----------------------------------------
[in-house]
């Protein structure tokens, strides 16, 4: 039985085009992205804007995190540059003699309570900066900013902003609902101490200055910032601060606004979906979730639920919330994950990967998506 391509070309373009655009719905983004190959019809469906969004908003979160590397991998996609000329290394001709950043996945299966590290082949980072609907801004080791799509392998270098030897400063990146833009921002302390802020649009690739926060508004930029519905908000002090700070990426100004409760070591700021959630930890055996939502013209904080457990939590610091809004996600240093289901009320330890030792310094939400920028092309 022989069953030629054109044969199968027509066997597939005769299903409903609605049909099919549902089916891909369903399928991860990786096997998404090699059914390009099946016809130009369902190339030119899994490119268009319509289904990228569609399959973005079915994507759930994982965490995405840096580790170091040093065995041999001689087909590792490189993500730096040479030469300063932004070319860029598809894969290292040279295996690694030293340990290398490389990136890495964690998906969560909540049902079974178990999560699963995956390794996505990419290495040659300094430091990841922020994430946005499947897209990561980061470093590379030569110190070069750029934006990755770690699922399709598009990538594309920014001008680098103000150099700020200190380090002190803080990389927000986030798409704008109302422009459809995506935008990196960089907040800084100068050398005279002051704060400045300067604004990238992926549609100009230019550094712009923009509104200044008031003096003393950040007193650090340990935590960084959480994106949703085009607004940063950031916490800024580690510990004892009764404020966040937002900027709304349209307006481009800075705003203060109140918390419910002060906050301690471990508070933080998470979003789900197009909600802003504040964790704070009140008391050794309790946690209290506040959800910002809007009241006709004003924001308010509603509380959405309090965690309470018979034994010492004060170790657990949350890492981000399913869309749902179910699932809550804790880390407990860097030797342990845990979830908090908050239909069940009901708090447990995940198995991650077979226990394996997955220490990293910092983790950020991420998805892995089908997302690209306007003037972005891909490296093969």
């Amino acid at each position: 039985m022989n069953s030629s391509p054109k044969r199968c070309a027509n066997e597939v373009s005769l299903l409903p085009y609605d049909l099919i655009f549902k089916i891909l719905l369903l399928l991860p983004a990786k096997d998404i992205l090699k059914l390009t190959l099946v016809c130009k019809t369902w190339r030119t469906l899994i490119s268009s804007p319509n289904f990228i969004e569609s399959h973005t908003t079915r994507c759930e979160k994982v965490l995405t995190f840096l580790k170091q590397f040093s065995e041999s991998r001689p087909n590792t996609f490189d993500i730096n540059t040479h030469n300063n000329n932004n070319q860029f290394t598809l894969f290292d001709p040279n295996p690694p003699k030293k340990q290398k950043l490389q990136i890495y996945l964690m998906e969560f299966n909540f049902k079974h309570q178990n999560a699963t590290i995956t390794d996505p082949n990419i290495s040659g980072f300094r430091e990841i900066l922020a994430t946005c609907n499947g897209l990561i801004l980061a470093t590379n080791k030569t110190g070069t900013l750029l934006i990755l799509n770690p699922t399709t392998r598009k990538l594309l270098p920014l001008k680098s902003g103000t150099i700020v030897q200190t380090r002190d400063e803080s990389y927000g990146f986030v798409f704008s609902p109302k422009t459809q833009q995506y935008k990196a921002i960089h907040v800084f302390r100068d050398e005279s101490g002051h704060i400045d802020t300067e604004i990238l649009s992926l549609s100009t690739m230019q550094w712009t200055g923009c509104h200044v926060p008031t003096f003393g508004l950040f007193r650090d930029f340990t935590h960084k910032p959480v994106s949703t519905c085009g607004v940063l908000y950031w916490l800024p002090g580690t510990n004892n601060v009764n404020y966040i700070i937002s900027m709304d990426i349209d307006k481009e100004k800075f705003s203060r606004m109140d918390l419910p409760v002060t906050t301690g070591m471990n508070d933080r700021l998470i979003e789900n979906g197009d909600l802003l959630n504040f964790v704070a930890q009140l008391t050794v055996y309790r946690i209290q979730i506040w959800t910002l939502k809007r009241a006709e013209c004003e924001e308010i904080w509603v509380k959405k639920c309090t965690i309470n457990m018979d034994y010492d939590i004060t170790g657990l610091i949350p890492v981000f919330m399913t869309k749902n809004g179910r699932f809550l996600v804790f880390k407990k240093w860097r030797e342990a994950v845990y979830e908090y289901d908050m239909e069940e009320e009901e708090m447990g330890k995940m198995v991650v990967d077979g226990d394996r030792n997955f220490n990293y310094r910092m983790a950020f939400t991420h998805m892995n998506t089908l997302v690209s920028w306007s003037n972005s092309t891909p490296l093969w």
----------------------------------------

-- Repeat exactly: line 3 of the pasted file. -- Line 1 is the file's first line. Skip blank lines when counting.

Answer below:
């Amino acid at each position: 039985m022989n069953s030629s391509p054109k044969r199968c070309a027509n066997e597939v373009s005769l299903l409903p085009y609605d049909l099919i655009f549902k089916i891909l719905l369903l399928l991860p983004a990786k096997d998404i992205l090699k059914l390009t190959l099946v016809c130009k019809t369902w190339r030119t469906l899994i490119s268009s804007p319509n289904f990228i969004e569609s399959h973005t908003t079915r994507c759930e979160k994982v965490l995405t995190f840096l580790k170091q590397f040093s065995e041999s991998r001689p087909n590792t996609f490189d993500i730096n540059t040479h030469n300063n000329n932004n070319q860029f290394t598809l894969f290292d001709p040279n295996p690694p003699k030293k340990q290398k950043l490389q990136i890495y996945l964690m998906e969560f299966n909540f049902k079974h309570q178990n999560a699963t590290i995956t390794d996505p082949n990419i290495s040659g980072f300094r430091e990841i900066l922020a994430t946005c609907n499947g897209l990561i801004l980061a470093t590379n080791k030569t110190g070069t900013l750029l934006i990755l799509n770690p699922t399709t392998r598009k990538l594309l270098p920014l001008k680098s902003g103000t150099i700020v030897q200190t380090r002190d400063e803080s990389y927000g990146f986030v798409f704008s609902p109302k422009t459809q833009q995506y935008k990196a921002i960089h907040v800084f302390r100068d050398e005279s101490g002051h704060i400045d802020t300067e604004i990238l649009s992926l549609s100009t690739m230019q550094w712009t200055g923009c509104h200044v926060p008031t003096f003393g508004l950040f007193r650090d930029f340990t935590h960084k910032p959480v994106s949703t519905c085009g607004v940063l908000y950031w916490l800024p002090g580690t510990n004892n601060v009764n404020y966040i700070i937002s900027m709304d990426i349209d307006k481009e100004k800075f705003s203060r606004m109140d918390l419910p409760v002060t906050t301690g070591m471990n508070d933080r700021l998470i979003e789900n979906g197009d909600l802003l959630n504040f964790v704070a930890q009140l008391t050794v055996y309790r946690i209290q979730i506040w959800t910002l939502k809007r009241a006709e013209c004003e924001e308010i904080w509603v509380k959405k639920c309090t965690i309470n457990m018979d034994y010492d939590i004060t170790g657990l610091i949350p890492v981000f919330m399913t869309k749902n809004g179910r699932f809550l996600v804790f880390k407990k240093w860097r030797e342990a994950v845990y979830e908090y289901d908050m239909e069940e009320e009901e708090m447990g330890k995940m198995v991650v990967d077979g226990d394996r030792n997955f220490n990293y310094r910092m983790a950020f939400t991420h998805m892995n998506t089908l997302v690209s920028w306007s003037n972005s092309t891909p490296l093969w």